The Chamber of Mines and its Members are committed to working with the Government to finding solutions that will allow the mining industry in Zambia to sustain operations, protect jobs, support local communities and contribute to Government revenue.
We note from inception that the Ministry of Finance and the Government at large are committed to fostering the sustainable operations of mining companies, as seen through its resolve to guide the line ministries, including the Zambia Revenue Authority on other issues such as Value Added Tax .This will surely help to continue contributing to job creation and poverty alleviation.
The Zambia Chamber of Mines is committed to working with all stakeholders to put in place a tax system that will:
It must be emphasised that the year 2016 has not been a good year for the mining sector and Government must be commended for striving to make the mining sector stay afloat.
The mining sector in 2015 and 2016 faced challenges that were beyond the control of all stakeholders, including the low copper price and nationwide power deficit. It is our sincere hope that the Zambian Government and the mining industry can continue to have open and fruitful discussions going forward.
The removal of import duty on copper concentrates will help in stabilizing independent smelters, and finished copper output, in addition to employment and contributions to government revenue.
The Zambia Chamber of Mines requested for a waiver before the Parliamentary Estimates Committee based on the following reasons:
The introduction of this duty coupled with the imminent increase in the cost of electricity due to the migration to cost reflective tariffs, would have left mines and smelters with tough decisions to make. If there is insufficient supply of concentrates, finished copper output will be affected, in addition to employment and contributions to government revenue.
Acting Chief Executive Officer
Zambia Chamber of Mines
Zambia needs a more competitive mining tax regime to entice both new and existing investors to invest billions of dollars into the mining industry and boost flagging production, says Nathan Chishimba, president of the Zambia Chamber of Mines.
“Last Friday’s budget speech by Finance Minister Felix Mutati aims to restore financial stability to the Zambian economy and lay the foundations for long-term economic growth – and economic growth depends on investment,” Chishimba says.
In a press statement publicising the release of a new report by the Chamber, Taxation and Mining Investment in Zambia, Chishimba says despite recent welcome changes to Mineral Royalty Tax (MRT), Zambia’s overall effective mining tax rate remains among the highest in the world.
“How is it that we have ceded our long-held position as Africa’s leading copper producer to the Democratic Republic of Congo (DRC). A key part of the answer has to be investment incentives and policy stability. The DRC’s tax regime is not only more investor-friendly than Zambia’s, but has also been much more stable. This has encouraged long-term investment, which has boosted production.”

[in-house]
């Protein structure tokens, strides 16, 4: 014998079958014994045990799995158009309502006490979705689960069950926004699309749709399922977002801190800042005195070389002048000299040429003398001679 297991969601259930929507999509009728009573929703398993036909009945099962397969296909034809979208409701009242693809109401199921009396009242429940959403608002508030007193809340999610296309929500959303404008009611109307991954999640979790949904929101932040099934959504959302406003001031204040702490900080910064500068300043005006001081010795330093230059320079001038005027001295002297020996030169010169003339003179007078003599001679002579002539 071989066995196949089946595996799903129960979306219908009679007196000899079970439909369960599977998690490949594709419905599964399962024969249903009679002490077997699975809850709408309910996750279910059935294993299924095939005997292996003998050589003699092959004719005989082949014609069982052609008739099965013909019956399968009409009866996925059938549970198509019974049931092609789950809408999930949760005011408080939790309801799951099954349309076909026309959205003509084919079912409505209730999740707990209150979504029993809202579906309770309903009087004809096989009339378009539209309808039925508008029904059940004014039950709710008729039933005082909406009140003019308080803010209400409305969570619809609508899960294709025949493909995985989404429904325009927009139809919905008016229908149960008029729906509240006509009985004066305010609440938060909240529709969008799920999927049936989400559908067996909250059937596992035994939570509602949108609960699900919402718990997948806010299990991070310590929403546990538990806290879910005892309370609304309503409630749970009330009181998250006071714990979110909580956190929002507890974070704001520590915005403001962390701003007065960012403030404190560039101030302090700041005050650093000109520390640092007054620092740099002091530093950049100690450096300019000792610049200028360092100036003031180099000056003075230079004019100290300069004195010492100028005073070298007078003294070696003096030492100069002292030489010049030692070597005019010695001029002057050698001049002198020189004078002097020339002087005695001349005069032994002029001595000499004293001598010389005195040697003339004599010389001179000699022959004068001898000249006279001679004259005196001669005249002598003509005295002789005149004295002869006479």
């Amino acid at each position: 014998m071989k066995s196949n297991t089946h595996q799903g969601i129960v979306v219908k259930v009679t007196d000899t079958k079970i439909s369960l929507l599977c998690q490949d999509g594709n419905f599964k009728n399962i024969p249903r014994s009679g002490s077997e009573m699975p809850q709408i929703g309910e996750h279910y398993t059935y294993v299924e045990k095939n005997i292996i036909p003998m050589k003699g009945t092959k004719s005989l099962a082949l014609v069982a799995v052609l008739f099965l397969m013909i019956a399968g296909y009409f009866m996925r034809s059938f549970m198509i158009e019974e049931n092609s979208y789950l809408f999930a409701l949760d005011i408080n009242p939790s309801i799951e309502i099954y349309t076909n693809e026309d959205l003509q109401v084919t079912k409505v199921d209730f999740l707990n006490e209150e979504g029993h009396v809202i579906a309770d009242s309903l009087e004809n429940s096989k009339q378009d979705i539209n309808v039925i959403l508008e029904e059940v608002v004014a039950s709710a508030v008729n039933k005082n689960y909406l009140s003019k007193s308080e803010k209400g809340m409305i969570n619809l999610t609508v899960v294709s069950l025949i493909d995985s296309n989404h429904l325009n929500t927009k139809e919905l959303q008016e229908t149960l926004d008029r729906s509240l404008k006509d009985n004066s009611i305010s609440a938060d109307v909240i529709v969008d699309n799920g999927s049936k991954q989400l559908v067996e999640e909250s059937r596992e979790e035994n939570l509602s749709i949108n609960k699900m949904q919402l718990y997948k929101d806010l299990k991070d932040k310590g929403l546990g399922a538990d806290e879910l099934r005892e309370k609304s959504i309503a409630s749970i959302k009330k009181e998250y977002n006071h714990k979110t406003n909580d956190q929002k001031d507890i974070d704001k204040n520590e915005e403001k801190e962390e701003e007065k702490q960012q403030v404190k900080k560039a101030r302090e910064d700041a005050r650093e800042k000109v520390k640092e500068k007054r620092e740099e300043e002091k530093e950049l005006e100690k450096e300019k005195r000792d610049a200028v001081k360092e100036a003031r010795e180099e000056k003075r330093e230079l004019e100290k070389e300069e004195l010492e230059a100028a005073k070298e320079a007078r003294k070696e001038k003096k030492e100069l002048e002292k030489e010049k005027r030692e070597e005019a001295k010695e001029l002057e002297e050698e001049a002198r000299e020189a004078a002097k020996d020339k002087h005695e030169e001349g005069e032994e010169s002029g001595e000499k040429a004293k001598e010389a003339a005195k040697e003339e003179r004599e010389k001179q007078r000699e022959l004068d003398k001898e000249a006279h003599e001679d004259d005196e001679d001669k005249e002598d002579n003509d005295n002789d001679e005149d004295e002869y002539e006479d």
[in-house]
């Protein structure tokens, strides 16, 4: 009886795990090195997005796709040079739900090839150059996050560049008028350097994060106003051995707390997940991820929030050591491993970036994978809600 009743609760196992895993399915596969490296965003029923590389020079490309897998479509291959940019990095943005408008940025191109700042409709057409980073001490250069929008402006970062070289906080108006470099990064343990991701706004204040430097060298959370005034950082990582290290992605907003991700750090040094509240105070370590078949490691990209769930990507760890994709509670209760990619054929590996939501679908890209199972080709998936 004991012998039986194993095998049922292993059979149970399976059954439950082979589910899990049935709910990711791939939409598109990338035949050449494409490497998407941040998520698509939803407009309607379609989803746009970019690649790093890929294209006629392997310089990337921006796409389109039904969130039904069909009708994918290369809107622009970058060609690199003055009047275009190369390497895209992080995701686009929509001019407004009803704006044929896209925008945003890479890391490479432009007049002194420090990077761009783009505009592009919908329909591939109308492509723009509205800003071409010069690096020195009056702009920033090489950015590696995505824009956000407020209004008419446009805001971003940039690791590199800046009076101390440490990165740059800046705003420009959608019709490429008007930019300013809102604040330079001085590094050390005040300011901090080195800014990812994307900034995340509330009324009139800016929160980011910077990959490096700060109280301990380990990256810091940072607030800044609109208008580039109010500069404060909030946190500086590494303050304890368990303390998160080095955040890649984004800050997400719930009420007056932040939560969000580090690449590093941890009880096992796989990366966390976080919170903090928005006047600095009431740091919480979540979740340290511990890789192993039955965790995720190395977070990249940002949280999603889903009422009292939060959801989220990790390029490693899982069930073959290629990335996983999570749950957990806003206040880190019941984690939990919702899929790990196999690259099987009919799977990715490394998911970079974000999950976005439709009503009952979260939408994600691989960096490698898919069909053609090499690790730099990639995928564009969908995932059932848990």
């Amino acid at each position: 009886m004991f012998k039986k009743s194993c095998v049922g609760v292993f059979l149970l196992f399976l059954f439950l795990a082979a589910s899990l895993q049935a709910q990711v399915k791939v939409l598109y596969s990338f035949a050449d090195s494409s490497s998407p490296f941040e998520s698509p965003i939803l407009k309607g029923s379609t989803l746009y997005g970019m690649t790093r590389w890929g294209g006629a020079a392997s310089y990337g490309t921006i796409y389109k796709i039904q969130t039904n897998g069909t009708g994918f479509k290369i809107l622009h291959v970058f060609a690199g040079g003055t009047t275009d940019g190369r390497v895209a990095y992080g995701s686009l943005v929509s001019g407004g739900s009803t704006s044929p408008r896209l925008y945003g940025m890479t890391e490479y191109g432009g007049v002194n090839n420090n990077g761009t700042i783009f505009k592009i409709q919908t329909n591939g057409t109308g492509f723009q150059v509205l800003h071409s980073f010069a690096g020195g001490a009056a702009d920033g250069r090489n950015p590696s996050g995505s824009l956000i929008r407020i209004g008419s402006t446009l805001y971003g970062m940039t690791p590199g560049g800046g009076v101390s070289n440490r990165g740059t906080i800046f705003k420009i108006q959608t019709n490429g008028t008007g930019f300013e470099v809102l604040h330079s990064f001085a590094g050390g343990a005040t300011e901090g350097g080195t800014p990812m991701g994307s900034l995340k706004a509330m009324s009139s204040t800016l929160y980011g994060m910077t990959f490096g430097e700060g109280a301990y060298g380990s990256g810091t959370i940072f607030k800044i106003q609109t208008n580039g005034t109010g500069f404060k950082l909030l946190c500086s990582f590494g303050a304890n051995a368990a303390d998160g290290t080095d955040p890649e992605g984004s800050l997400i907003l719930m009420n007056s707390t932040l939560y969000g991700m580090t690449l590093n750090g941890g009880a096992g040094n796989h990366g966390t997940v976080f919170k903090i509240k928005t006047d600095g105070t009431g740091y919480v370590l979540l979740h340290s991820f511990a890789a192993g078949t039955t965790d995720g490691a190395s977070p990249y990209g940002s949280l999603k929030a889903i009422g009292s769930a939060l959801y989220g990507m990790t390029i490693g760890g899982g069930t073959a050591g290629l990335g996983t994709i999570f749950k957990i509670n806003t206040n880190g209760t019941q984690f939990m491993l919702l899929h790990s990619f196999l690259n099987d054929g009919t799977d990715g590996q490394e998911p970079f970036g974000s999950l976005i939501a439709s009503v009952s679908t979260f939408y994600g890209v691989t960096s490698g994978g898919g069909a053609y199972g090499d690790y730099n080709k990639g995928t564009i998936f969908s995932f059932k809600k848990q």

Chishimba says the importance of new investment in Zambia is all the more timely, as the World Bank has projected that growth in copper production will start to slow after 2019. “Along with a decline in production, there will be a decline in government revenue, mining industry jobs and foreign exchange. However, production levels can increase if there is a new wave of investment.”
Taxation and Mining in Zambia quotes research showing that mining investment in Zambia benefits not just the mining industry but the wider economy too, through what is known as the ‘multiplier effect’. It means mines procure supplies from local businesses, and employees spend their wages in the economy, stimulating more business creation and more employment. A World Bank study on FQM’s Kansanshi Mine in Solwezi found that for every direct employment opportunity created at the mine, a further five were created in the wider economy.
The report also shows how levels of mining investment and national economic growth are inextricably linked. From 1997, investors in the newly re-privatised mining industry collectively poured more than $12 billion into modernisation, expansion and new greenfield ventures. Both copper production and economic growth recovered in 2000 and accelerated in the years thereafter. Importantly, this growth started before the copper price began to recover in 2004, proving it was the surge in investment which turned around the economic fortunes of the country.
The report goes on to cover the challenges of designing a mining tax regime which encourages continued investment – or at least does not discourage it.
The report considers the various phases that a typical mine goes through, from exploration and development to production and closure, and what incentives are necessary to encourage the development of resources through the various stages.
For example, during the exploration phase, when there is no income, the tax regime should ideally allow mines to defer losses to later years and write them off against future profitability. This incentivises mines to continue beyond exploration to actual mine construction.
“When taking business decisions, mines will respond to the nature of the tax treatment in place,” the report says.
Download Booklet – Taxation and Mining in Zambia
Issued by Zambia Chamber of Mines
Acting Chief Executive officer